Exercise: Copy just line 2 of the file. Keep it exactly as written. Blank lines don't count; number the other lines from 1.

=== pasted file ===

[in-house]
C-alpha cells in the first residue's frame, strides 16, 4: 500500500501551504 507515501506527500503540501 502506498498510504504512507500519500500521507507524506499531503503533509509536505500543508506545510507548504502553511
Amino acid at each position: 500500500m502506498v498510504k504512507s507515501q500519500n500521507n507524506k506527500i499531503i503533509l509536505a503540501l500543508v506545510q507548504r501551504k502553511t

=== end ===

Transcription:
C-alpha cells in the first residue's frame, strides 16, 4: 500500500501551504 507515501506527500503540501 502506498498510504504512507500519500500521507507524506499531503503533509509536505500543508506545510507548504502553511